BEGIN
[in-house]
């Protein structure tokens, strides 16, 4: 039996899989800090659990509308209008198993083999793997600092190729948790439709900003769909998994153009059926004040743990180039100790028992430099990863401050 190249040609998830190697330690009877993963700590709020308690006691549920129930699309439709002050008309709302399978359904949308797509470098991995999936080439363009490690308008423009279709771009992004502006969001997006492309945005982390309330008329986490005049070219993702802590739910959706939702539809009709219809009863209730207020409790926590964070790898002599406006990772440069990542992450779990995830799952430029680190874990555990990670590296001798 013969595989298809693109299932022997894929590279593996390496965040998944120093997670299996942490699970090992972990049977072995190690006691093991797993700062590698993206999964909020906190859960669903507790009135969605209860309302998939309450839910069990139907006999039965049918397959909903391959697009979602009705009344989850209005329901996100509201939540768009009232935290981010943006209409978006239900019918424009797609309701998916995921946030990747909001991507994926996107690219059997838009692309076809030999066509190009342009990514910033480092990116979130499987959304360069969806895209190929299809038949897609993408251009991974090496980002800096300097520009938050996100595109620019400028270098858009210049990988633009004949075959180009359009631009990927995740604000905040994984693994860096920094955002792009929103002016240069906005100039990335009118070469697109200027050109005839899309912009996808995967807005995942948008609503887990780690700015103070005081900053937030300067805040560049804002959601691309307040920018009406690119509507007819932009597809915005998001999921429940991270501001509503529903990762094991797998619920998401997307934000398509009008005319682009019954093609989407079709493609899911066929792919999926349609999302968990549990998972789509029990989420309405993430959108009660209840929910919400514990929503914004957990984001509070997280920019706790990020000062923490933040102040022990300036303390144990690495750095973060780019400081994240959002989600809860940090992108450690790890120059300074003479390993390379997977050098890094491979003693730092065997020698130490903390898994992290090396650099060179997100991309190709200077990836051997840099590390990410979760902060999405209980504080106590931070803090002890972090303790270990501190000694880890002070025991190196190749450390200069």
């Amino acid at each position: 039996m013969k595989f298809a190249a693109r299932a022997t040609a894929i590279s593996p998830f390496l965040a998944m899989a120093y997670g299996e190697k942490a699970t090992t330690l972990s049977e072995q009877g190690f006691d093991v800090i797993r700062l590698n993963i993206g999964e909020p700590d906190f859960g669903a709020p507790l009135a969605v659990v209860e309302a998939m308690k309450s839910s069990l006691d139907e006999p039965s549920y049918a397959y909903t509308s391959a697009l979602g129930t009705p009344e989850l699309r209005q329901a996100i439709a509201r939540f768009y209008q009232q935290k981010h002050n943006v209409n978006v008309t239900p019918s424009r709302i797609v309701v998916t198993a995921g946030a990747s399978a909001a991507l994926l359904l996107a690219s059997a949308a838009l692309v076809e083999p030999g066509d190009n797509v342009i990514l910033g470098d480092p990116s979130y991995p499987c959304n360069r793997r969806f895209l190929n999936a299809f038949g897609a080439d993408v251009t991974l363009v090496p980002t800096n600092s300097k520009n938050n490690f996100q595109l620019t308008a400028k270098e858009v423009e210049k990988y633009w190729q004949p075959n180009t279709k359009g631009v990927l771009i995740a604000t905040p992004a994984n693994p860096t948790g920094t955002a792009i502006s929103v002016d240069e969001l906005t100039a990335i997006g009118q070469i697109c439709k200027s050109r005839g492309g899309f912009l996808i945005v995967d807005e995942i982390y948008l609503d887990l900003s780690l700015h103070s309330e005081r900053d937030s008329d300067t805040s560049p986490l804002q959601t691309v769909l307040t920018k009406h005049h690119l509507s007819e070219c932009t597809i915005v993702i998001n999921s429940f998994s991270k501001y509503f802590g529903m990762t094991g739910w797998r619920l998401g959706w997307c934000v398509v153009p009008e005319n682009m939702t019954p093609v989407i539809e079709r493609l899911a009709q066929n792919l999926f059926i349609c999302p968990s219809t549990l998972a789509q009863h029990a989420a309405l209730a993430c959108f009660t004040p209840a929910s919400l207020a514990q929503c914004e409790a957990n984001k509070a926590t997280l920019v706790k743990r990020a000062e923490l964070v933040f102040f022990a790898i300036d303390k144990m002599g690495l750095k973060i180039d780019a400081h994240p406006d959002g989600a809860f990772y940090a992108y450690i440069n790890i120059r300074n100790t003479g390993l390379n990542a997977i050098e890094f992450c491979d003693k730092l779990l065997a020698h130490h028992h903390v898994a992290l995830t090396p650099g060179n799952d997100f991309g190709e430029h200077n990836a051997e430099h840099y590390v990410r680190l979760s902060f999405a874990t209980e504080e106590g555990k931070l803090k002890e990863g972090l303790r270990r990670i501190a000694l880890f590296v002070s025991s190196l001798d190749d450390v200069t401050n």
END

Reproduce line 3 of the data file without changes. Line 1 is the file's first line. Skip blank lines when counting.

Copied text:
């Amino acid at each position: 039996m013969k595989f298809a190249a693109r299932a022997t040609a894929i590279s593996p998830f390496l965040a998944m899989a120093y997670g299996e190697k942490a699970t090992t330690l972990s049977e072995q009877g190690f006691d093991v800090i797993r700062l590698n993963i993206g999964e909020p700590d906190f859960g669903a709020p507790l009135a969605v659990v209860e309302a998939m308690k309450s839910s069990l006691d139907e006999p039965s549920y049918a397959y909903t509308s391959a697009l979602g129930t009705p009344e989850l699309r209005q329901a996100i439709a509201r939540f768009y209008q009232q935290k981010h002050n943006v209409n978006v008309t239900p019918s424009r709302i797609v309701v998916t198993a995921g946030a990747s399978a909001a991507l994926l359904l996107a690219s059997a949308a838009l692309v076809e083999p030999g066509d190009n797509v342009i990514l910033g470098d480092p990116s979130y991995p499987c959304n360069r793997r969806f895209l190929n999936a299809f038949g897609a080439d993408v251009t991974l363009v090496p980002t800096n600092s300097k520009n938050n490690f996100q595109l620019t308008a400028k270098e858009v423009e210049k990988y633009w190729q004949p075959n180009t279709k359009g631009v990927l771009i995740a604000t905040p992004a994984n693994p860096t948790g920094t955002a792009i502006s929103v002016d240069e969001l906005t100039a990335i997006g009118q070469i697109c439709k200027s050109r005839g492309g899309f912009l996808i945005v995967d807005e995942i982390y948008l609503d887990l900003s780690l700015h103070s309330e005081r900053d937030s008329d300067t805040s560049p986490l804002q959601t691309v769909l307040t920018k009406h005049h690119l509507s007819e070219c932009t597809i915005v993702i998001n999921s429940f998994s991270k501001y509503f802590g529903m990762t094991g739910w797998r619920l998401g959706w997307c934000v398509v153009p009008e005319n682009m939702t019954p093609v989407i539809e079709r493609l899911a009709q066929n792919l999926f059926i349609c999302p968990s219809t549990l998972a789509q009863h029990a989420a309405l209730a993430c959108f009660t004040p209840a929910s919400l207020a514990q929503c914004e409790a957990n984001k509070a926590t997280l920019v706790k743990r990020a000062e923490l964070v933040f102040f022990a790898i300036d303390k144990m002599g690495l750095k973060i180039d780019a400081h994240p406006d959002g989600a809860f990772y940090a992108y450690i440069n790890i120059r300074n100790t003479g390993l390379n990542a997977i050098e890094f992450c491979d003693k730092l779990l065997a020698h130490h028992h903390v898994a992290l995830t090396p650099g060179n799952d997100f991309g190709e430029h200077n990836a051997e430099h840099y590390v990410r680190l979760s902060f999405a874990t209980e504080e106590g555990k931070l803090k002890e990863g972090l303790r270990r990670i501190a000694l880890f590296v002070s025991s190196l001798d190749d450390v200069t401050n």